Referring to the FIGS. 6, and 7 the rotisserie 10 may be provided with a carriage to permit towing by an ordinary motor vehicle. The carriage 57 comprises an axle 58, which carries a pair of wheels 59, a pair of parallel disposed carrier bars 60, and a bracket 61 which issues upwardly from the axle 58 to carry the cabinet 11 above the wheels 59. The forwardmost terminal end of the bars 60 are connected to the terminal ends of a substantially V-shaped tongue 62, which is provided at its apex with a hitching coupler 62. It has been found of particular advantage to provide the terminal ends of the tongue 62 with a perpendicularly disposed bracket 64 having a plurality of holes 65 to receive pins 66 securing the cabinet 11.

It may be seen that it is of particular advantage to provide pads 21 with threadable couplings to the legs 20, to permit the footpads to be adjusted downwardly to raise the cabinet 11 off of the carriage 55. The cabinet 11 rests on the carriage 11 at the bracket 61 and 64. The carriage 57 and the cabinet 11 may be secured at the bracket 61 and the bracket 64 by means of detachable pins 66.

Having thus described in detail a preferred apparatus which embodies the concepts and principles of the invention and which accomplishes the various objects, purposes and aims thereof, it is to be appreciated and will be apparent to those skilled in the art that many physical changes could be made in the apparatus without altering the inventive concepts and principles embodied therein. Hence, it is intended that the scope of the invention be limited only to the extent indicated in the appended claims.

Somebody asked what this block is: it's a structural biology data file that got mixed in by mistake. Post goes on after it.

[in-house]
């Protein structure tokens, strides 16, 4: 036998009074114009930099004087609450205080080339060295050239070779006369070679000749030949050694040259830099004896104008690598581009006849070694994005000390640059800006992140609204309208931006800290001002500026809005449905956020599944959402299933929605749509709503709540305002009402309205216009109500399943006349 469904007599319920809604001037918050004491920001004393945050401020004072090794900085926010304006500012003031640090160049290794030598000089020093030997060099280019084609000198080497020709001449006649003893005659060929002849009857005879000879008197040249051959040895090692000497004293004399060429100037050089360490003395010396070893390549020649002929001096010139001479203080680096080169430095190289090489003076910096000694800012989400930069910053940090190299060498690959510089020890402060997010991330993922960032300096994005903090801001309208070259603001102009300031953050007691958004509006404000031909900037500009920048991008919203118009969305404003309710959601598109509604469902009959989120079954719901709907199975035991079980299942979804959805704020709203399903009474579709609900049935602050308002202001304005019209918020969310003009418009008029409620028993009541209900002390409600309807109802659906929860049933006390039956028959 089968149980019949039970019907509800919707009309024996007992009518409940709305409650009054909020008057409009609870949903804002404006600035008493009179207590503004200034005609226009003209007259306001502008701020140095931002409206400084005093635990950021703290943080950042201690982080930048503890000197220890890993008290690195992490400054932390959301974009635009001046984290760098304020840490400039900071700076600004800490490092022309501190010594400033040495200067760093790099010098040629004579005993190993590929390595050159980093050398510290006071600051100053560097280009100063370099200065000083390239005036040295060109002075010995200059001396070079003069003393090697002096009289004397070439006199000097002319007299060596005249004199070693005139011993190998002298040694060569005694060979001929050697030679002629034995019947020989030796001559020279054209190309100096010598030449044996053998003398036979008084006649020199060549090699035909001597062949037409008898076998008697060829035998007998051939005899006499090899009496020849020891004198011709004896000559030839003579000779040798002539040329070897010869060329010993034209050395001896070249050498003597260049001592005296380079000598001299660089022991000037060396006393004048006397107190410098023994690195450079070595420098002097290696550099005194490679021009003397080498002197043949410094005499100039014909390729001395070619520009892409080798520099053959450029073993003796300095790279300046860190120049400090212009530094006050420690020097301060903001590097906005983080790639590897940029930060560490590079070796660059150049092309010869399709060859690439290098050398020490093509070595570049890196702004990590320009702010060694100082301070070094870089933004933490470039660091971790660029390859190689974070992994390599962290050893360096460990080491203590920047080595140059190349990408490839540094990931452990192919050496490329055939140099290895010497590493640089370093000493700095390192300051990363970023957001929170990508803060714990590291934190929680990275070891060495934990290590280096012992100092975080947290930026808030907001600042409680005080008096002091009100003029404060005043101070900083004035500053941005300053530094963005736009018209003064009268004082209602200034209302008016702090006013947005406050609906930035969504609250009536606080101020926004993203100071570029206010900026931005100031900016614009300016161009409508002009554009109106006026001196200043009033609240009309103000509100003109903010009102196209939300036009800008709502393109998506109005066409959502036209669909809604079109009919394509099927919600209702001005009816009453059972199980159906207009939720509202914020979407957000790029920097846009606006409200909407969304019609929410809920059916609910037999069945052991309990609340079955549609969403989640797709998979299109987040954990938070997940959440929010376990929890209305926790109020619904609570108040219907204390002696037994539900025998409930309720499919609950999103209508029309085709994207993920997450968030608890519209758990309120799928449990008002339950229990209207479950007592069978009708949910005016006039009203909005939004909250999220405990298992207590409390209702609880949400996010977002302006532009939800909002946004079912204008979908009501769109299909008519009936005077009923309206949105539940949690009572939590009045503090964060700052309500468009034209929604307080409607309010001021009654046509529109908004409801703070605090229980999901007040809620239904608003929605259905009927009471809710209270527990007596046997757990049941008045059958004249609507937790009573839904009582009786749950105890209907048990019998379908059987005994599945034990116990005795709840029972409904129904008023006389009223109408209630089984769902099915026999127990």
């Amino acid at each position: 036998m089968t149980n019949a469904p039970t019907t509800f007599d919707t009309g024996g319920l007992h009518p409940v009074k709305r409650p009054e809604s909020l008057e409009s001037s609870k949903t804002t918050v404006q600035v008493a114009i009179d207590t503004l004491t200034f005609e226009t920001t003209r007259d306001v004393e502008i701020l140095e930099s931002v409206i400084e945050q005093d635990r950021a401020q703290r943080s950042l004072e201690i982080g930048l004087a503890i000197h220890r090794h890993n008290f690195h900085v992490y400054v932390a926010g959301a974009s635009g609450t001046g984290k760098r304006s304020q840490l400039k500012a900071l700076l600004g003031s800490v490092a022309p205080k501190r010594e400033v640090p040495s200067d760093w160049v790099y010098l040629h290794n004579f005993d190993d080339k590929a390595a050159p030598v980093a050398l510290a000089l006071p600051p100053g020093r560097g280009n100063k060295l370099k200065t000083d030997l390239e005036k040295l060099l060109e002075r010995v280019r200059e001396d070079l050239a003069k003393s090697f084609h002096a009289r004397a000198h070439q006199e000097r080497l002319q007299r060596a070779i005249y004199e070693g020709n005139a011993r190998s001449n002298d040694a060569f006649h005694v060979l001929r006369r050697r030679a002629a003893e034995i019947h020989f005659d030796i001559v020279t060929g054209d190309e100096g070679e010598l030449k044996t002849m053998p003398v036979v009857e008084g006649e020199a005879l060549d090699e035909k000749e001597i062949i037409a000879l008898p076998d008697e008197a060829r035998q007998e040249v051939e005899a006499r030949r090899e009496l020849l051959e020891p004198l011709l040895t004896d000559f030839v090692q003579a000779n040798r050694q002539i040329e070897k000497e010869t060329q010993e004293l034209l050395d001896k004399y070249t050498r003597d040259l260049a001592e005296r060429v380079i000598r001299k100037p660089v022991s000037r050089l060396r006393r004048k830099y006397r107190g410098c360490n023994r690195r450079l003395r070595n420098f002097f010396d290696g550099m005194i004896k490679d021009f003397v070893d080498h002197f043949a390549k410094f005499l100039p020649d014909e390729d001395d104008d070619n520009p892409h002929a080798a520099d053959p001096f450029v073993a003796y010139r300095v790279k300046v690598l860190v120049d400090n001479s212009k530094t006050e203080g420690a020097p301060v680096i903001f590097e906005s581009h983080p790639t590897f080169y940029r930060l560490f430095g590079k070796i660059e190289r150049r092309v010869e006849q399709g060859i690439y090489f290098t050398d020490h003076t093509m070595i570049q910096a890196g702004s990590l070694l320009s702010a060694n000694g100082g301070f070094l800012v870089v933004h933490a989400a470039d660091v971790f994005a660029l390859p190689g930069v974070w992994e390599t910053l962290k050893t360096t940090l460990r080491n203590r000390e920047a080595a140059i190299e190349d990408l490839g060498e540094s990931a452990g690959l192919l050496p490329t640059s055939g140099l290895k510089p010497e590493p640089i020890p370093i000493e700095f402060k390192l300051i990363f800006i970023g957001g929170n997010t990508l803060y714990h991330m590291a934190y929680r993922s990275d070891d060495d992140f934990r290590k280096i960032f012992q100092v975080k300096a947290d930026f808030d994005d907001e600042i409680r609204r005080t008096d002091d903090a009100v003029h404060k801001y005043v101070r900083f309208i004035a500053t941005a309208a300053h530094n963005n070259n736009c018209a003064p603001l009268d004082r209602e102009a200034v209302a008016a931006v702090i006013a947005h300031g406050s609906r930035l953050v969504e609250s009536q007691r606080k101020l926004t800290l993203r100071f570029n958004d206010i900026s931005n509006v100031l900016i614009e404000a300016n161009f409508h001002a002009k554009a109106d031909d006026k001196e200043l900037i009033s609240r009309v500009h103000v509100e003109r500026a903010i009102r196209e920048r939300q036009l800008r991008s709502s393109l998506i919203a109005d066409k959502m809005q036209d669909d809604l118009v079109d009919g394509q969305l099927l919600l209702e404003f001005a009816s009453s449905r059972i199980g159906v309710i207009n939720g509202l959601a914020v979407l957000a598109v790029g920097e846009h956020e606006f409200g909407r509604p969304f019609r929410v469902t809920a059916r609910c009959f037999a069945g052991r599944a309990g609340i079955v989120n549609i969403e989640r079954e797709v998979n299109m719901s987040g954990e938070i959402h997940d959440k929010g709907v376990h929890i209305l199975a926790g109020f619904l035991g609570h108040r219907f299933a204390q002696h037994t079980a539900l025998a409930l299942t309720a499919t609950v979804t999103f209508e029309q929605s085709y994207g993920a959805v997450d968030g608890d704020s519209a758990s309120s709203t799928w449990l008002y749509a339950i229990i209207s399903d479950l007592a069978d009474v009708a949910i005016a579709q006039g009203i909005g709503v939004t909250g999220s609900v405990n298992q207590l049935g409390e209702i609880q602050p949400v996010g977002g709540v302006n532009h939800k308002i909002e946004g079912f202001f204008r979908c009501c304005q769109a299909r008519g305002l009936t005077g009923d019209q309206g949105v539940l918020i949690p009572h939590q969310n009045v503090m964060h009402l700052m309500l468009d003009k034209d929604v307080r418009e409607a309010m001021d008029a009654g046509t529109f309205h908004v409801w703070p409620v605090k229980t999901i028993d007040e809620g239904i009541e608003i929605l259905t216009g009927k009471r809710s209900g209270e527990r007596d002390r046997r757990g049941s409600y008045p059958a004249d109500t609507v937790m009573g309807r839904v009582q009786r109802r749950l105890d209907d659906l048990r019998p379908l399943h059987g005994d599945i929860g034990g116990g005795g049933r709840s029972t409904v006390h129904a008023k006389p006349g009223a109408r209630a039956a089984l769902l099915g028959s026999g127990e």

Patent Citations
Cited PatentFiling datePublication dateApplicantTitle
US2512223 *May 29, 1947Jun 20, 1950Domenico ContigugliaCombination cooker and grill
US2715870 *Sep 29, 1953Aug 23, 1955Rutkowski Walter LBarbecue device
US2815707 *Jul 6, 1954Dec 10, 1957Morrow Walker CBarbecue
US3286620 *Aug 10, 1964Nov 22, 1966Brown Cecil SElectric cooker with heated rock beds
US3324788 *Dec 28, 1964Jun 13, 1967La France Hazel MBarbecue construction
US3812776 *Jul 21, 1972May 28, 1974Kean GCage-type rotary spit
GB908646A * Title not available
Referenced by
Citing PatentFiling datePublication dateApplicantTitle
US4852476 *May 16, 1988Aug 1, 1989Raymond SanchezBarbecue apparatus
US5205207 *Jul 17, 1992Apr 27, 1993Mcguire KevinMultimodal rotisserie
US5410950 *May 26, 1993May 2, 1995Rone; WilburAdjustable rotisserie
US5832811 *Oct 17, 1996Nov 10, 1998King; HunterWater rotissarator
US6170390 *Dec 21, 1998Jan 9, 2001Alan L. BackusEnclosed rotisserie with added convenience
US6244163 *Jun 15, 2000Jun 12, 2001Ming-Tsung LeeBaking oven turning over objects being baked at set regular times
US6250214 *May 11, 2000Jun 26, 2001Alan L. BackusSpit rod assembly
US6253665 *Jun 22, 2000Jul 3, 2001Advantage Partners LlcSpit basket for rotisserie oven
US6330855Feb 14, 2001Dec 18, 2001Alan L. BackusRotisserie oven having a heat shield
US6393972 *Sep 15, 2000May 28, 2002Alan L. BackusRotisserie oven having tracks for loading a spit assembly
US6422136 *May 12, 2000Jul 23, 2002Alan L. BackusRotisserie cooking oven
US6988445 *Nov 2, 2002Jan 24, 2006Advantage Partners, LlcEnclosed rotisserie with added convenience
US7021204Aug 26, 2003Apr 4, 2006Backus Alan LEnclosed rotisserie with detachable electronic components
US7225729 *Mar 7, 2006Jun 5, 2007Ronco Marketing CorporationCountertop rotisserie oven with warming unit
US7225730 *Aug 29, 2005Jun 5, 2007Ronco Marketing CorporationSpit assembly support base
US7325484Nov 2, 2002Feb 5, 2008Ronco Acquisition CorporationEnclosed rotisserie with added convenience
US7626142 *Mar 3, 2006Dec 1, 2009Ronco Acquisition CorporationEnclosed rotisserie with detachable electronic components
Classifications
U.S. Classification99/421.0HH, 99/421.0HV, 99/446
International ClassificationA47J37/07, A47J37/04
Cooperative ClassificationA47J37/041, A47J37/0745
European ClassificationA47J37/07E, A47J37/04A